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|Title:||Reconstructing a pragmatic theory of knowledge: A transactional perspective|
|Author(s):||Connell, Jeanne Marie|
|Doctoral Committee Chair(s):||Page, Ralph C.|
|Department / Program:||Education|
|Degree Granting Institution:||University of Illinois at Urbana-Champaign|
|Subject(s):||Education, Philosophy of|
|Abstract:||The project of this thesis is threefold. First, to analyze a pragmatic theory of knowledge, as articulated by philosopher John Dewey. Second, to reconstruct a pragmatic theory of knowledge by focusing on a transactional perspective, where knower and known are viewed on the same plane of inquiry, each actively forming the other. And third, to explore some of the broad educational implications of a transactional perspective, in particular the work in literary theory by Rosenblatt (1978). A transactional perspective highlights the continuity between human beings and their social and natural world, and foregrounds the complexities attached to processes, situations, and events.
A key to understanding the implications of a transactional view lies with a redefinition of subject and object. When describing subjectivity, Dewey (1922) insists upon its transactional nature, self is always identified with concrete and specific activities. The object of knowledge, within Dewey's theory of knowledge, is not coming to perceive the object as it exists in reality, but rather to understand its meaning in relationship to the context of inquiry. The object of knowledge emerges out of and is simultaneously constructed by the process of inquiry. Based on the transactional nature of subjectivity, a redefinition of objectivity occurs as well. Objectivity is not defined by modernist concepts of detachment, neutrality, and autonomy, but by acknowledges the influences of human purposes, values, interests, and beliefs in shaping perception and directing inquiry.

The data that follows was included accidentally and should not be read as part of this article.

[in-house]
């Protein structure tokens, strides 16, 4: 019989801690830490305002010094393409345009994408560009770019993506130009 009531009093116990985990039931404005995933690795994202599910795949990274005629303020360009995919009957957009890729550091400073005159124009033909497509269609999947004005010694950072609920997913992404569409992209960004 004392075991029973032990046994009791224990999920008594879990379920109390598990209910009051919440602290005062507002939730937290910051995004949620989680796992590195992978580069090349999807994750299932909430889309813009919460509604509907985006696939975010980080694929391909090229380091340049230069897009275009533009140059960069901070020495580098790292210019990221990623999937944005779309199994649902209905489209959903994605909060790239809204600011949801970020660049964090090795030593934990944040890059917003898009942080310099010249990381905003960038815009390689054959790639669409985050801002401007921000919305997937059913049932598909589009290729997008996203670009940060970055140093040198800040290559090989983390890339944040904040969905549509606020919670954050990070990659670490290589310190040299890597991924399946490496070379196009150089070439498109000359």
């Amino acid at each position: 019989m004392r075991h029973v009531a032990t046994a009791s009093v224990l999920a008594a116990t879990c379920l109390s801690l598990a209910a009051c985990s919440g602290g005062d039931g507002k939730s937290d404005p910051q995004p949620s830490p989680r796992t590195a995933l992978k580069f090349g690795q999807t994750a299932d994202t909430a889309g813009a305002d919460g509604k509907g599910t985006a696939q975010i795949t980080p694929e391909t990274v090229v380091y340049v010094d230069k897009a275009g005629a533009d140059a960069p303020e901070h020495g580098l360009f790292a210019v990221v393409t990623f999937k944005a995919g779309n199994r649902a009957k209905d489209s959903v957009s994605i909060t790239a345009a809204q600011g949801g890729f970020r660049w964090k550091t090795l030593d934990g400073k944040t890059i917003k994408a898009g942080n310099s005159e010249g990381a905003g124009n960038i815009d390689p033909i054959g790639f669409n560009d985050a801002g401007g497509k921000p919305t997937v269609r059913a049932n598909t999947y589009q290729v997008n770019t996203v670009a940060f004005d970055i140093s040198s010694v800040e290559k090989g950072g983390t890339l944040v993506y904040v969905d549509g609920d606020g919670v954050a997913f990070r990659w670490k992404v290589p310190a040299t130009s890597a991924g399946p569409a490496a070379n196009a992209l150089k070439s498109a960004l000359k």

By foregrounding a transactional perspective, the image of human beings as primarily contemplative shifts to a more creative, operate image. Dewey (1920) suggests that the metaphor of the artist is a more appropriate descriptor of what human beings do than the spectator views associated with many theories of knowledge. The artist metaphor suggests the generative nature of our transactions with the world, as well as a holistic involvement of the body. It reminds us that knowing is more a matter of making than finding meaning.
|Rights Information:||Copyright 1994 Connell, Jeanne Marie|
|Date Available in IDEALS:||2011-05-07|
|Identifier in Online Catalog:||AAI9503169|